Felis nigripes is included on CITES Appendix I and protected by national legislation across most of its range. Hunting is banned in Botswana and South Africa.
The black-footed cat is one of the smallest cat species. Adult resident males weigh on average 1.9 kg (4.2 lb) and a maximum of 2.45 kg (5.4 lb). Adult resident females weigh on average 1.3 kg (2.9 lb) and a maximum of 1.65 kg (3.6 lb). Males reach a head-to-body length of 36.7 to 43.3 cm (14.4 to 17.0 in) with tails 16.4 to 19.8 cm (6.5 to 7.8 in) long. Females are smaller with a maximum head-to-body-length of 36.9 cm (14.5 in) and tails 12.6 to 17.0 cm (5.0 to 6.7 in) long. The shoulder height is about 25 centimeters (9.8 in).
Only the pads and underparts of its feet are black, which gives the black-footed cat its name. The fur varies in color from cinnamon-buff to tawny, and is patterned with black or brown spots that merge to form rings on the legs, neck, and tail. The skin, however, is unpigmented pink, unlike that of other spotted cats. The backs of the rounded ears are the same color as the background coat color. The eyes are very large.
The black-footed cat is endemic to southern Africa, and primarily found in South Africa, Namibia, marginally into Zimbabwe and likely in extreme southern Angola. There are only historical, but no recent records in Botswana. It lives in dry, open savanna, grassland and Karoo semi-desert with shrub and tree cover at altitudes of up to 2,000 m (6,600 ft), but not in the driest and sandiest parts of the Namib and Kalahari Deserts.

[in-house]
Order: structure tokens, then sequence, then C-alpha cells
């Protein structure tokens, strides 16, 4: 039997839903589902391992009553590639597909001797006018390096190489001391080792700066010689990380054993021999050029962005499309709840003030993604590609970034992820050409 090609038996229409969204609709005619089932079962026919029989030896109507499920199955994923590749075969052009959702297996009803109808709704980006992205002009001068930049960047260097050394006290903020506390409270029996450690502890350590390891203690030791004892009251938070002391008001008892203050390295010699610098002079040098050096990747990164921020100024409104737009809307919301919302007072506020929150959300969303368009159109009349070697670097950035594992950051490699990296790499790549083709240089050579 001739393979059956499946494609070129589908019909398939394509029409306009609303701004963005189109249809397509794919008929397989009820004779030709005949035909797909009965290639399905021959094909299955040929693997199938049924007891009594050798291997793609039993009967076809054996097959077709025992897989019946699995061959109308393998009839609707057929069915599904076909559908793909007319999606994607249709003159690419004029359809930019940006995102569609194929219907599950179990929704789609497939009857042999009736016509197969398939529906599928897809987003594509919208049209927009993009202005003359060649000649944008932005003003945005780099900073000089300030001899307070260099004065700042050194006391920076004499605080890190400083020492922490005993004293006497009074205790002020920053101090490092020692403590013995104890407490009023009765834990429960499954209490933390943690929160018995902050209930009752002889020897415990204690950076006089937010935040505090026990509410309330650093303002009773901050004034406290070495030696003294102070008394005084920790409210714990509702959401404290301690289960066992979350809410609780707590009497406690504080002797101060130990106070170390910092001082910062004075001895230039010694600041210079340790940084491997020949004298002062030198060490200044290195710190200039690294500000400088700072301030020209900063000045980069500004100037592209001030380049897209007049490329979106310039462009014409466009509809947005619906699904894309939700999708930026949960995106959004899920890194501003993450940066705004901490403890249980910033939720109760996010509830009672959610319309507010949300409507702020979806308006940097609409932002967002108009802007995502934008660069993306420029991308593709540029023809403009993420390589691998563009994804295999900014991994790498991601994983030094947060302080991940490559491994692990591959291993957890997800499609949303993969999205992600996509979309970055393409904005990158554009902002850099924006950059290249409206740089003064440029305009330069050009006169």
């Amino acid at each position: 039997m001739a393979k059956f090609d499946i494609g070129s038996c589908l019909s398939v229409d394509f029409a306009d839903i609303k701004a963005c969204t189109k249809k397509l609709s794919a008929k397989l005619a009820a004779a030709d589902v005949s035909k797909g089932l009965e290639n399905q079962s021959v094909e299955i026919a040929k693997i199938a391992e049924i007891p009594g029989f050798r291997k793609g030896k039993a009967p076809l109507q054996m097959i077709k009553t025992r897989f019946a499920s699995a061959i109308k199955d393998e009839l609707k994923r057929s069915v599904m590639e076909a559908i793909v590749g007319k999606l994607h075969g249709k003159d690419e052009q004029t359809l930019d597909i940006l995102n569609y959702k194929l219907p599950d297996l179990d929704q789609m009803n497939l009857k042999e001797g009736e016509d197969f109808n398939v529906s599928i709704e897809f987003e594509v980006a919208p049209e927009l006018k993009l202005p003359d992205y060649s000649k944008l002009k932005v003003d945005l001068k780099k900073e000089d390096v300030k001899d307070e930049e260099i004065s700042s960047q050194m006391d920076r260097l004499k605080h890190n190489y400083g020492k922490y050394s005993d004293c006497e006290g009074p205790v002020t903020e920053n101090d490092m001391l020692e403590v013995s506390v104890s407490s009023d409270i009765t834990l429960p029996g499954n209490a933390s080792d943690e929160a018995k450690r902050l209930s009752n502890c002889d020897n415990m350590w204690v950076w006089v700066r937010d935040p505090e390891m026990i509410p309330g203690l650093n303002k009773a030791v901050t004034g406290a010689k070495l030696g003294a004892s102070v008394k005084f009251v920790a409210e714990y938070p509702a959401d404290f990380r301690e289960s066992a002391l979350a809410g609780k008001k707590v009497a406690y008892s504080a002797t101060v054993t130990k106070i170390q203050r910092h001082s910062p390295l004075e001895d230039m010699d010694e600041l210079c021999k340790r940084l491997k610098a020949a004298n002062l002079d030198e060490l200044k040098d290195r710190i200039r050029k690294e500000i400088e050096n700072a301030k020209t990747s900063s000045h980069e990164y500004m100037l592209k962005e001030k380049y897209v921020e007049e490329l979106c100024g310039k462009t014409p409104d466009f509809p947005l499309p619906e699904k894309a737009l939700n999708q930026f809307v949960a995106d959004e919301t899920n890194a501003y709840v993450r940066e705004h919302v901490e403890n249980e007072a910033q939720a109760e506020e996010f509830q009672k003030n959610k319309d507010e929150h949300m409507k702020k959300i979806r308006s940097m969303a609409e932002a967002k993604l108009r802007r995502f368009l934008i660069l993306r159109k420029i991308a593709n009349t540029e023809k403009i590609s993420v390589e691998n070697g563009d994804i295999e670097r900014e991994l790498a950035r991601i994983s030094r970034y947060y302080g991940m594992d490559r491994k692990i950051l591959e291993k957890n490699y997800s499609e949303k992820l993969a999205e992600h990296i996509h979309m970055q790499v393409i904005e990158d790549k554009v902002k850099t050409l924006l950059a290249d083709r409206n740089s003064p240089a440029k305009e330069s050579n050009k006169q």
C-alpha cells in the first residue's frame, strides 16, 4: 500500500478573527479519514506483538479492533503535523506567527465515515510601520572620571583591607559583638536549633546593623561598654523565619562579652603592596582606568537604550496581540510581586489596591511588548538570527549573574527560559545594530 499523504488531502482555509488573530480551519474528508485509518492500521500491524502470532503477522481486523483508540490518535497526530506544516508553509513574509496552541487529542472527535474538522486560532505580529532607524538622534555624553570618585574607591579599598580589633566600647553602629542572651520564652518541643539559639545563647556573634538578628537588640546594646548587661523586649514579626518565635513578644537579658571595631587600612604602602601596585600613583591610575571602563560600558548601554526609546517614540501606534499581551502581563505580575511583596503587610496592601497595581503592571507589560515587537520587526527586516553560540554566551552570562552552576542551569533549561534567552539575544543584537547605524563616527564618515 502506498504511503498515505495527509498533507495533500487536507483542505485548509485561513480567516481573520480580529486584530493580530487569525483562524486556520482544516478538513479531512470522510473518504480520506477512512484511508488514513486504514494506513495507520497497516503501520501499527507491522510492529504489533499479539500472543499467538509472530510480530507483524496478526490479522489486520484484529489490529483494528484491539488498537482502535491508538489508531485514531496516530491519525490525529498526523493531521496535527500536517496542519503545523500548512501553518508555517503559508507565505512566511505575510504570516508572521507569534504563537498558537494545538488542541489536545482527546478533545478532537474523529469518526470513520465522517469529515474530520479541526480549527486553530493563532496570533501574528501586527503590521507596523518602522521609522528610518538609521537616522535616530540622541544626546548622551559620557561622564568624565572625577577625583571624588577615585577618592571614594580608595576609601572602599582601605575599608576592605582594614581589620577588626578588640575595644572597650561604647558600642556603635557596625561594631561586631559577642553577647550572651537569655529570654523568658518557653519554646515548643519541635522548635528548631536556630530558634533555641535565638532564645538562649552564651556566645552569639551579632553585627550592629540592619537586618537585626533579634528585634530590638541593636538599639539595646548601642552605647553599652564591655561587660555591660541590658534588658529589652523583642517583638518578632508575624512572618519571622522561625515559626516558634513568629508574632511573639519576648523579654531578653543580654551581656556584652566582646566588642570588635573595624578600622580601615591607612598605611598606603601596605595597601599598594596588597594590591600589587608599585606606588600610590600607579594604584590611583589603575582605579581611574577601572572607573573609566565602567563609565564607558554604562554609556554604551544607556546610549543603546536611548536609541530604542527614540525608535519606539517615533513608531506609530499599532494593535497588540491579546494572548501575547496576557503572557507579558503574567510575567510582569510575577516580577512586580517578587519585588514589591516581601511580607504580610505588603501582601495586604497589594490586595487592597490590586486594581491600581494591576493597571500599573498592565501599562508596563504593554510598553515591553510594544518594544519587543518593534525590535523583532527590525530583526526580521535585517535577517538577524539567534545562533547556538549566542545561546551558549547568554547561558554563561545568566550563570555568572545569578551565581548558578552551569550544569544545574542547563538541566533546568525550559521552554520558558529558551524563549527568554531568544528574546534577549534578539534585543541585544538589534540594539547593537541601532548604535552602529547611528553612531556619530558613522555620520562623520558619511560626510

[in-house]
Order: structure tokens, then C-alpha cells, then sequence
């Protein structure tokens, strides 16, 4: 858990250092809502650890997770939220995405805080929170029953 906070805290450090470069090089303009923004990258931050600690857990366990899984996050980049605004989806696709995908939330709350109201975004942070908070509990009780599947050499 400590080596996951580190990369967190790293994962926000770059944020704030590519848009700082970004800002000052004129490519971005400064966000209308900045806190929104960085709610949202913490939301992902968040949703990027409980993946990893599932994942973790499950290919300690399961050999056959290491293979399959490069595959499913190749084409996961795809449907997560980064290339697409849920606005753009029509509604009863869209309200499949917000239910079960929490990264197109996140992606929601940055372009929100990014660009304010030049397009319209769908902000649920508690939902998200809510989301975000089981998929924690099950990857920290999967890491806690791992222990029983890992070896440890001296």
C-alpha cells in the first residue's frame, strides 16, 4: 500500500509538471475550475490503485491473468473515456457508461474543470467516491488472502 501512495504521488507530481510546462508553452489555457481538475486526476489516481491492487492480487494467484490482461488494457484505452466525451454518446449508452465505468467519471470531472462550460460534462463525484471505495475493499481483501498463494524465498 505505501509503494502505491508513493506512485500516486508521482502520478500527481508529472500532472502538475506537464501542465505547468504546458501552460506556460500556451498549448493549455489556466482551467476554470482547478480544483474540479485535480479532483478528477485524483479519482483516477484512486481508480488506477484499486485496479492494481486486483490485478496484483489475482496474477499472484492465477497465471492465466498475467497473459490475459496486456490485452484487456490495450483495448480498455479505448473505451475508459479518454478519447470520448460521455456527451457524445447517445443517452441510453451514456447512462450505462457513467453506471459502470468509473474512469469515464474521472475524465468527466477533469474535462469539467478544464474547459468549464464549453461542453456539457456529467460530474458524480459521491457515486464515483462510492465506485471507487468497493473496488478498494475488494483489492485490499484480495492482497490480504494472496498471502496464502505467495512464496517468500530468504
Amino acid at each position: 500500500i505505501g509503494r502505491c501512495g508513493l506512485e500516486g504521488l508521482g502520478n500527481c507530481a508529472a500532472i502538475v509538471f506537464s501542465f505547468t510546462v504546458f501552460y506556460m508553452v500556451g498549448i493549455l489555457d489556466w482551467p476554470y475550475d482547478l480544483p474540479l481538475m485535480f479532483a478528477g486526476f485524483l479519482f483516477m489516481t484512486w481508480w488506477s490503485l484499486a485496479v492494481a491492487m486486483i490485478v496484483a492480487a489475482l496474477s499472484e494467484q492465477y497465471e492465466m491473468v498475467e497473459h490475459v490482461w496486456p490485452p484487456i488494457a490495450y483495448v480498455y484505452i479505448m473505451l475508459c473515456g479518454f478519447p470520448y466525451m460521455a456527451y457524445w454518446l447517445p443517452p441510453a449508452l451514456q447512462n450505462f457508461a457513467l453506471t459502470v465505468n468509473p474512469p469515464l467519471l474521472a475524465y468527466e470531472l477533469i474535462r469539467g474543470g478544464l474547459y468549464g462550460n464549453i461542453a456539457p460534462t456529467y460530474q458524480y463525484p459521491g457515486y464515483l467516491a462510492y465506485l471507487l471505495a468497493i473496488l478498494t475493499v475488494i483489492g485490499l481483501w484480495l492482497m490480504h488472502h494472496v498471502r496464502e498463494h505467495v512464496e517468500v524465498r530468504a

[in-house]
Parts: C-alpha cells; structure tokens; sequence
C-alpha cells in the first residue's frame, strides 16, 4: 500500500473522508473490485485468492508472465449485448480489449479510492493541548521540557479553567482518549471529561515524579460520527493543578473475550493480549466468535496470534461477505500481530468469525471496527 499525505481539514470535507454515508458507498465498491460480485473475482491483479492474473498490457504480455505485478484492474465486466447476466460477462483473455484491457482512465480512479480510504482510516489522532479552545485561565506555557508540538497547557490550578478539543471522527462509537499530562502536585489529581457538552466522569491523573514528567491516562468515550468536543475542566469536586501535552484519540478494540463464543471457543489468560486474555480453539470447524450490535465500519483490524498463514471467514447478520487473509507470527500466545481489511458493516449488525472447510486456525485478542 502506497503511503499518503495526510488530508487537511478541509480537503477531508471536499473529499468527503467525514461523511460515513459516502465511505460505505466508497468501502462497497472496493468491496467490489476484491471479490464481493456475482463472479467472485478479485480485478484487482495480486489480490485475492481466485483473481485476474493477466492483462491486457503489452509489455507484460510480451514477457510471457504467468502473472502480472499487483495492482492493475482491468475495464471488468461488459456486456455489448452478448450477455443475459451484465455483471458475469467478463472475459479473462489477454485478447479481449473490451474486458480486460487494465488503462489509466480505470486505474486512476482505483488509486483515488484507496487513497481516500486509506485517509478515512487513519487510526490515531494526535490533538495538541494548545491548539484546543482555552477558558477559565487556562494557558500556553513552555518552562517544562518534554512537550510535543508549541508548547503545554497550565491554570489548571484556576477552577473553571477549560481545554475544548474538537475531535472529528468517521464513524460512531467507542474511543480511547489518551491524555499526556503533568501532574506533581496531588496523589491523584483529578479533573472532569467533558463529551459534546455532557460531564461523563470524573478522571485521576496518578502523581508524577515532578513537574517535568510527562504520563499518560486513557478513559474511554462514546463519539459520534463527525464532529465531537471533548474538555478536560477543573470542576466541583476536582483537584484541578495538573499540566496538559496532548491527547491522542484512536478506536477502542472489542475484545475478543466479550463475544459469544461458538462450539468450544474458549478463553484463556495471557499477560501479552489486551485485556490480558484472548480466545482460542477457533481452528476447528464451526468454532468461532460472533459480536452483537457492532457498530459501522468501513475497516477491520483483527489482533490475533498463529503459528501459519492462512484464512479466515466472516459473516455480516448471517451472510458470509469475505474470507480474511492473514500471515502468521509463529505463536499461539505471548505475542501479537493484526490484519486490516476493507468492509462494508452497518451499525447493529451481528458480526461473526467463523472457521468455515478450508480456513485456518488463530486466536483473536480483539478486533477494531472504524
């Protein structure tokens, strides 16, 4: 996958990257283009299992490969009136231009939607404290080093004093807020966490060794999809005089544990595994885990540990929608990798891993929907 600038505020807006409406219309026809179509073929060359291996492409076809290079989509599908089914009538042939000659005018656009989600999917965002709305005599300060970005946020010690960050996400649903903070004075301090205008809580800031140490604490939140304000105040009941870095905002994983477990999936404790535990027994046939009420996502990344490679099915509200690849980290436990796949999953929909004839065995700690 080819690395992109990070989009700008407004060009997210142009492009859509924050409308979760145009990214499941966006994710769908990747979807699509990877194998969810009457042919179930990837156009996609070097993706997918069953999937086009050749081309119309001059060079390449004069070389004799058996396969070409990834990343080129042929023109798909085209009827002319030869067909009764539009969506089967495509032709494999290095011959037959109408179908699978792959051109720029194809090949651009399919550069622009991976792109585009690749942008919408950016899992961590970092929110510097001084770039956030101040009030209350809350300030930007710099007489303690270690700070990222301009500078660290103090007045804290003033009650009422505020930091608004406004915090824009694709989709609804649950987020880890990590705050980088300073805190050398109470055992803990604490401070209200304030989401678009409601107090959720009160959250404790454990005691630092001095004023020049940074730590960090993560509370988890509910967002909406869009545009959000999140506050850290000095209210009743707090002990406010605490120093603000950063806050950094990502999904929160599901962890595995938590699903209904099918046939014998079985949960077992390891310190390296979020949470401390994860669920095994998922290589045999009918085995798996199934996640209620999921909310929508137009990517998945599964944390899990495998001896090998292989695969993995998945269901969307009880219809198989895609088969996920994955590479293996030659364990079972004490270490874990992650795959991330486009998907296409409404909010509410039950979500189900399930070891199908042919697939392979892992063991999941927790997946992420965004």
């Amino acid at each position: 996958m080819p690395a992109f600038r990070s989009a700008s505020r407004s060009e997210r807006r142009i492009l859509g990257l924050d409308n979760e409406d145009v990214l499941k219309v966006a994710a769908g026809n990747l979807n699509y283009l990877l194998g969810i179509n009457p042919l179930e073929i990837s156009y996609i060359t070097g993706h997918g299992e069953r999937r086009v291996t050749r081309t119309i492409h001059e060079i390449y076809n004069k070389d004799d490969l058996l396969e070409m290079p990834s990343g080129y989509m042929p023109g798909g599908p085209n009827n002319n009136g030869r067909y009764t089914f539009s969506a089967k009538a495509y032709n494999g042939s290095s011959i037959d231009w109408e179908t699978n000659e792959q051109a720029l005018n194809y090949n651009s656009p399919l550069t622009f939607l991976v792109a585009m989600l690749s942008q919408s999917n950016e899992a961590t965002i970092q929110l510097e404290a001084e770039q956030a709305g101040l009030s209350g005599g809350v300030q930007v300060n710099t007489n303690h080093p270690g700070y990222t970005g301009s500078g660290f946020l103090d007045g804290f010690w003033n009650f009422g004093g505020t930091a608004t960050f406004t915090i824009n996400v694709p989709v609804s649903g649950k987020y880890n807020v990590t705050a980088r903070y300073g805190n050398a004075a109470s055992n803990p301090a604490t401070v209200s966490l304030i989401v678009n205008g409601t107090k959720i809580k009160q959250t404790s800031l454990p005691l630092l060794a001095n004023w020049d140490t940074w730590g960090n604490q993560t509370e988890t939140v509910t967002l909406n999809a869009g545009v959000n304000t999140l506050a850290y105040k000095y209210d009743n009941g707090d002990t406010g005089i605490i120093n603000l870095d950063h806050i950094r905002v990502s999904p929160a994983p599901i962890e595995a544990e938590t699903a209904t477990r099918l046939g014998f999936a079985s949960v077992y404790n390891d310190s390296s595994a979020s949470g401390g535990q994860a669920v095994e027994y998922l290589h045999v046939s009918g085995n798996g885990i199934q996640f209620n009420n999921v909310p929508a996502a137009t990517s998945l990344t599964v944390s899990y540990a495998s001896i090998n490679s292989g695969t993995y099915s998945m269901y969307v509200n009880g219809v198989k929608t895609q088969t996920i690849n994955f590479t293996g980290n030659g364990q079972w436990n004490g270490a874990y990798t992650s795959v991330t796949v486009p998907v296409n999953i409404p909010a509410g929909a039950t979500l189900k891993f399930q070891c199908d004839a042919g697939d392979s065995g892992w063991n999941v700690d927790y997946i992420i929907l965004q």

Due to their small size, black-footed cats hunt mainly small prey species, such as rodents and small birds, but may also take the white-quilled bustard and the Cape hare, the latter heavier than itself. Insects and spiders provide less than 1% of the prey mass consumed.
Black-footed cats are solitary and strictly nocturnal, thus rarely seen. They spend the day resting in dense cover, in unoccupied burrows of springhares, porcupines and aardvarks, or in hollow termite mounds. They emerge to hunt after sunset.
They are typically found in dry, open habitat with some degree of vegetation cover. Apparently, they get all the moisture they need from their prey, but will drink water when available.
Unlike most other cats, black-footed cats are poor climbers, and will generally ignore tree branches. Their stocky bodies and short tails are not conducive to tree-climbing. They dig vigorously in the sand to extend or modify burrows for shelter.
The cats use scent marking throughout their ranges, with males spraying urine up to 12 times an hour. Other forms of scent marking include rubbing objects, raking with claws, and depositing feces in visible locations. Their calls are louder than those of other cats of their size, presumably to allow them to call over relatively large distances. However, when close to each other, they use quieter purrs or gurgles, or hiss and growl if threatened.